History of Middlefield Federated Church
In The Beginning
Let us tell you about our beginnings. As was common for early New England
settlers, the construction of a meeting house was one of the first
orders of business. The first meeting house in Middlefield was built in 1745 by the
Middlefield Society and stood on what is now the town green.
Two years later,this structure housed the newly founded Middlefield Congregational Church,
comprised of 33 members, 9 males and 24 females. The second Congregational Church was built in 1842 on the site of the meeting
house and was added to and improved in 1882.
The Middlefield Methodist Church held its first meeting in 1790. In June of 1791, Bishop Francis Asbury, one of the principal founders of American Methodism, preached here. Thereafter, services were held in the Middlefield Meeting House serviced by circuit riders. By 1834, Methodism had gathered such strength that a brick church was constructed across the road from the town green. From 1849 to 1852, professors and students from Wesleyan University supplied the pulpit. In 1866, the same year Middlefield was incorporated as a town, the brick church was deemed inadequate and a new church was built - the one in which we worship today.
Around 1900, as the number of parishioners in the Congregational church was dwindling, Middlefield's Methodist and Congregational churches decided to form a federation. The Reverend Mr. Hawkes, the last minister to preach in the Congregational Church, resigned to forward the Federation that he had urgently advised. The Reverend Mr. Dalton of the Methodist Church served until the next conference when he too resigned, insisting that the Federation should choose a minister, not simply endorse one who happened to be here.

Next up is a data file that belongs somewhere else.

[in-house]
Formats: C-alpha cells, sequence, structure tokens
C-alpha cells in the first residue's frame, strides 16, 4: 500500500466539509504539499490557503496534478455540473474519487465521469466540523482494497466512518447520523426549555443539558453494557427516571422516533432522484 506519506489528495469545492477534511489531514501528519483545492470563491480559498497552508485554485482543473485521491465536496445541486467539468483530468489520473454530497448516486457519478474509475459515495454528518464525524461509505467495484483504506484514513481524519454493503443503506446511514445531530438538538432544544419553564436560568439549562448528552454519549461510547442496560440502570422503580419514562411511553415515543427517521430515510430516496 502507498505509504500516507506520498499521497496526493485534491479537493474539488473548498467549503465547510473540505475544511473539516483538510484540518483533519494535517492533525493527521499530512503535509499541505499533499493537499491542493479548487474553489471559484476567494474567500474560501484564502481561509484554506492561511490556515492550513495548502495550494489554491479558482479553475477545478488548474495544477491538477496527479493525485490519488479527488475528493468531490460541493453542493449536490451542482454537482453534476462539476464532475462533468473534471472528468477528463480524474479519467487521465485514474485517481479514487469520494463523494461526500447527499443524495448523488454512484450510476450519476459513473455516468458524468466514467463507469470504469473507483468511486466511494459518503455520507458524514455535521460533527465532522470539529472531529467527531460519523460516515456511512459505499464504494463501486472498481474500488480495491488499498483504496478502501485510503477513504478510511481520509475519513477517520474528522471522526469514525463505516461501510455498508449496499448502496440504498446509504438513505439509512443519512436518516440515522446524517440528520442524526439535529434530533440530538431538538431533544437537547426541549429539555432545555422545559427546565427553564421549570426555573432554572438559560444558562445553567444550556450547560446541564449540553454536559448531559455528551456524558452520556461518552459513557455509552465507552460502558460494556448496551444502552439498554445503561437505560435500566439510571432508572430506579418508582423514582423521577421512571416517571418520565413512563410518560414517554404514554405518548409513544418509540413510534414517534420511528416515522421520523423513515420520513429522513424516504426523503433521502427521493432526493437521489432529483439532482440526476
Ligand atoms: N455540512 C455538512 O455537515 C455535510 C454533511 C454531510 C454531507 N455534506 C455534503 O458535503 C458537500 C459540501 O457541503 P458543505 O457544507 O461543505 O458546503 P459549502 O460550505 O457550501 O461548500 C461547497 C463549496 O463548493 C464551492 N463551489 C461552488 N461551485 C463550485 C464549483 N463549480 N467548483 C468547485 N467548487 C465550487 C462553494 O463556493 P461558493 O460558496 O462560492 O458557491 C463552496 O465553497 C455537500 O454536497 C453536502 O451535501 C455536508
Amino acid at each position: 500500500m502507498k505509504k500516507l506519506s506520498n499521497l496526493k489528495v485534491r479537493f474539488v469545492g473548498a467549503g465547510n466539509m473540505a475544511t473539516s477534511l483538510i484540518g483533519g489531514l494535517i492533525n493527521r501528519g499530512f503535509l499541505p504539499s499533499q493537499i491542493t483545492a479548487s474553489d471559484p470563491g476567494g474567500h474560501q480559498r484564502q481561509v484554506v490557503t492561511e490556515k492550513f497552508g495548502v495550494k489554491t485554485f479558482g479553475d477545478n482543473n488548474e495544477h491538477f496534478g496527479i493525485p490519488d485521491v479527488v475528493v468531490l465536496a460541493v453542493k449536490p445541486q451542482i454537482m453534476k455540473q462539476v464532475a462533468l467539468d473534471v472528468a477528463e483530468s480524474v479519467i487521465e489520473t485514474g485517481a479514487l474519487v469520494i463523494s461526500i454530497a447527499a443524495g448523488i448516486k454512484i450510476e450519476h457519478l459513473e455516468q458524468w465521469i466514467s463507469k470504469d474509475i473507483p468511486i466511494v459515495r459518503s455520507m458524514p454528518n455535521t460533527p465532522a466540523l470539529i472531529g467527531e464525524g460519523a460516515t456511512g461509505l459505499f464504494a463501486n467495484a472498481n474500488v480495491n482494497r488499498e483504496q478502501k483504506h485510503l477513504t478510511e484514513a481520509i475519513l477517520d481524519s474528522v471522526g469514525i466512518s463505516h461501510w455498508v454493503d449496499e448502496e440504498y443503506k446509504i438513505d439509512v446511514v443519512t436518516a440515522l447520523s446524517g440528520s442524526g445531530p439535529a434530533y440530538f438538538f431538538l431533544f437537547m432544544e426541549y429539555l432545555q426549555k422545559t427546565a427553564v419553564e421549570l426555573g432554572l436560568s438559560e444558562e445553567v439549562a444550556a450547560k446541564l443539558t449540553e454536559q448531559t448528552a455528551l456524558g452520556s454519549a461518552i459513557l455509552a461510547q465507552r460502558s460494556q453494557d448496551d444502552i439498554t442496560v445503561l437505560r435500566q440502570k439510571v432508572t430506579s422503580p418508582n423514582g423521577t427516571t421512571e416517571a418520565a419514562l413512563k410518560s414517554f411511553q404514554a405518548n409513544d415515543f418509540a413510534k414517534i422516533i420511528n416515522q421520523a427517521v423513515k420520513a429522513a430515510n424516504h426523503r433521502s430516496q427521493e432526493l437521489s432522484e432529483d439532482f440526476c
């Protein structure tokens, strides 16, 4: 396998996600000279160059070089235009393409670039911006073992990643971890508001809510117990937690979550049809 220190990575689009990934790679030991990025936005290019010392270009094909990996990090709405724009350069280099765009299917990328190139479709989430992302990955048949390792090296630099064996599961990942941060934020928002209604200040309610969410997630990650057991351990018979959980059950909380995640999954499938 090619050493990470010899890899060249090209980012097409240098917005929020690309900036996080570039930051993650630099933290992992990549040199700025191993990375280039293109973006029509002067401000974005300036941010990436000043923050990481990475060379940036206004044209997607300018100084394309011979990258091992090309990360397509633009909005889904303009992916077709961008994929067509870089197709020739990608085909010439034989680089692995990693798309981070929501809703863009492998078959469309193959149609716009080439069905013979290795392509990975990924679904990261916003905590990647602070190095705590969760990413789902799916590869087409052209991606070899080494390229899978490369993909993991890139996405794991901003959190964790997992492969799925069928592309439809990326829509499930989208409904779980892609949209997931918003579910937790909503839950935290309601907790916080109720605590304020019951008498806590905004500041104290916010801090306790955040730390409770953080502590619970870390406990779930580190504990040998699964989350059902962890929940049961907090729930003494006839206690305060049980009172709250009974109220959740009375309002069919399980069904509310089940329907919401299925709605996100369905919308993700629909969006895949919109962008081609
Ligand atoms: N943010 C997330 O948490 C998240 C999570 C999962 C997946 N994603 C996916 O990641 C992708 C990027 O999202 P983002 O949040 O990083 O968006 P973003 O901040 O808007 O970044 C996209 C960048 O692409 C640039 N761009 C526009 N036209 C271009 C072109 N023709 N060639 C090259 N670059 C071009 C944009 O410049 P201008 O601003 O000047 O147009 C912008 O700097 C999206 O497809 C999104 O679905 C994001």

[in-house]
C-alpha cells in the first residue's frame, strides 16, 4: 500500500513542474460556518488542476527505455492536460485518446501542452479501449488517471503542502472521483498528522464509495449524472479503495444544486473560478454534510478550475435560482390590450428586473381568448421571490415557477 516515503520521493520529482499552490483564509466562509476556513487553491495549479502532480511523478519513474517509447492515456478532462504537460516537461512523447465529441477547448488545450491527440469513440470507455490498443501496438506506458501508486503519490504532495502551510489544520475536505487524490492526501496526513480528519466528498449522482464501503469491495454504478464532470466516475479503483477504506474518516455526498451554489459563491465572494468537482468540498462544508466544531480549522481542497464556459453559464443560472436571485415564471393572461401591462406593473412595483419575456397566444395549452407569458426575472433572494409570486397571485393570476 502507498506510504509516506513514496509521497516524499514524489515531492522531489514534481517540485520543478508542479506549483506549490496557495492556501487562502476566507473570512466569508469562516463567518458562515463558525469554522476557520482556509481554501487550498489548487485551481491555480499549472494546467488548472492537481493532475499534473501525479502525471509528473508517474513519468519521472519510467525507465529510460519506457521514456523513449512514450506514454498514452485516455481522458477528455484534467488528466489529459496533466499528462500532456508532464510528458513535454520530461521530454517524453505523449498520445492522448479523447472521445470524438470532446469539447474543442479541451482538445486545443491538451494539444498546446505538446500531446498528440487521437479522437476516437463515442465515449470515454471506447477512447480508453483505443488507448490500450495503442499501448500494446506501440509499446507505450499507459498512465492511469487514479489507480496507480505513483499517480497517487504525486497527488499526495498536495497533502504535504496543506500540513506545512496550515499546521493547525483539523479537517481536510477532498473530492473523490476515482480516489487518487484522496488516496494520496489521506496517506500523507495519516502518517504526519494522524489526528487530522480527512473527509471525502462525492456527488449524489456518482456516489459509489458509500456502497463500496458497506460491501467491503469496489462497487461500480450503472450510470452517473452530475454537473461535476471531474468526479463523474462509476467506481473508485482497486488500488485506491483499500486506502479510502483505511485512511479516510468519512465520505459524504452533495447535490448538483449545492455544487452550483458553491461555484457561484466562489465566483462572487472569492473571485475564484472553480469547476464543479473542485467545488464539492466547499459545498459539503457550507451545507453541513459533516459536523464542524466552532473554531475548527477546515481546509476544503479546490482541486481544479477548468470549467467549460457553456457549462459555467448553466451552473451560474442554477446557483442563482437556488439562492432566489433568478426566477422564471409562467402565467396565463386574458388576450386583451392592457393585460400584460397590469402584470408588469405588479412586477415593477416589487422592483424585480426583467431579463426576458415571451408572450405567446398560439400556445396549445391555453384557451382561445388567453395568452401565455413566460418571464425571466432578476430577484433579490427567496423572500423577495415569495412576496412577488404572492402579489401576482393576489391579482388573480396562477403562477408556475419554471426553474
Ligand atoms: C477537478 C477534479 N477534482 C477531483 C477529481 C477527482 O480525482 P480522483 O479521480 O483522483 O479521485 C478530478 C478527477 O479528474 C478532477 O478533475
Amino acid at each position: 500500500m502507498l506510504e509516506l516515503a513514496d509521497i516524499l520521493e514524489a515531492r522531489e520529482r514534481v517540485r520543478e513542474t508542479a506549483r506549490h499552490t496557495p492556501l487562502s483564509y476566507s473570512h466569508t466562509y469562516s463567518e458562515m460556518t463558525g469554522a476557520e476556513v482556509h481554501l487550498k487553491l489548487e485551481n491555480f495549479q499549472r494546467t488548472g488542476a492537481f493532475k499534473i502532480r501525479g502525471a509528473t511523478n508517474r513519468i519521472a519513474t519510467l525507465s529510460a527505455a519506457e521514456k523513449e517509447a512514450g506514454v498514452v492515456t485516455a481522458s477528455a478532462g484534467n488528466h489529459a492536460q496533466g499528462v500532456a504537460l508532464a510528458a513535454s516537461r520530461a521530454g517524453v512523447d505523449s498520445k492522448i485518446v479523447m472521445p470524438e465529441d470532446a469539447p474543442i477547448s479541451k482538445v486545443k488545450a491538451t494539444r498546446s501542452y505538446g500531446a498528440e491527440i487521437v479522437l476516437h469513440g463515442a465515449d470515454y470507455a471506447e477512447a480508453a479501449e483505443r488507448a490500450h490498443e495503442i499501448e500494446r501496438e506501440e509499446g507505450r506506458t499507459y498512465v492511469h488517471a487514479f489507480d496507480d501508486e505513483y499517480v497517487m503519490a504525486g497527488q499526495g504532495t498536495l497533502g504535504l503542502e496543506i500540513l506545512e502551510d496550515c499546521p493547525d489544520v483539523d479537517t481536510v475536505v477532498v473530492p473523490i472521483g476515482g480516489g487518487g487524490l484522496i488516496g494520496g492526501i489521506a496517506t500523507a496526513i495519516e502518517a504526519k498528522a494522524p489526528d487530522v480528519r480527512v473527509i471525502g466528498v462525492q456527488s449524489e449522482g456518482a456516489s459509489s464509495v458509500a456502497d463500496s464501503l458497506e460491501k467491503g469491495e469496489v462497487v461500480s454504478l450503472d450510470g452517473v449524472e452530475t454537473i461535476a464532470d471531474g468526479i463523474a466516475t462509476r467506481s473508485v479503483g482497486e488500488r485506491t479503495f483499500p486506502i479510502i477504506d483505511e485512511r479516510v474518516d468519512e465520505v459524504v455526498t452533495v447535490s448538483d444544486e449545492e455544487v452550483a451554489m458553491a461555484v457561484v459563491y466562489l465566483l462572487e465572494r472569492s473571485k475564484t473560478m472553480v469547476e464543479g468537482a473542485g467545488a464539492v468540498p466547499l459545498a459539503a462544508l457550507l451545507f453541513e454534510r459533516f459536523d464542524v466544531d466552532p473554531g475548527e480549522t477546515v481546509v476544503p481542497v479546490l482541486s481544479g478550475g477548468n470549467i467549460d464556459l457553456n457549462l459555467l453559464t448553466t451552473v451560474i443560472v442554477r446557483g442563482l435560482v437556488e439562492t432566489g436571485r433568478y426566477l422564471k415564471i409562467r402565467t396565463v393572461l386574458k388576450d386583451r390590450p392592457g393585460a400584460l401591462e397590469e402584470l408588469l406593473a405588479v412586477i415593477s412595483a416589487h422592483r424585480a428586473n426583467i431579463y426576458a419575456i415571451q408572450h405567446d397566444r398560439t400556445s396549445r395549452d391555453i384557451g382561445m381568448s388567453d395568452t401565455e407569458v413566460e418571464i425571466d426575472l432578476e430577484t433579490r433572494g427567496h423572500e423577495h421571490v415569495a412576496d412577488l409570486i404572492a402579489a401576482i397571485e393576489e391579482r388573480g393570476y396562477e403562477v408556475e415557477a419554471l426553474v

The Methodist and Congregational churches federated on December 8, 1921,
and Reverend Huffer was chosen as the first minister of The
Middlefield Federated Church. For approximately ten years, each church
building,Congregational and Methodist, was used for worship on alternate
months, but this arrangement proved impractical. Since the Methodist church was the more
usable building, the Federated membership settled permanently in the Methodist Church
building, where we worship today.
Although the two churches federated in 1921, they federated in name only, and it became
apparent there was a need for a reorganization that would create a central authority
representing both churches. Out of this need grew the Articles of Federation, the by-laws
by which we continue to conduct the church's business today.
The first annual meeting of the Middlefield Federated Church, Inc.was held on
January 14, 1954.
As a Federated Church, we maintain denominational ties to the United Methodist Church and the United Church of Christ We participate in programs and contribute financially to both denominations. We look to both denominations for assistance and support. In our worship, we make an effort to accommodate Methodist and Congregational traditions. We alternate our method of Communion,receiving the elements at the rail one month (Methodist), and in the pews the following month (Congregational).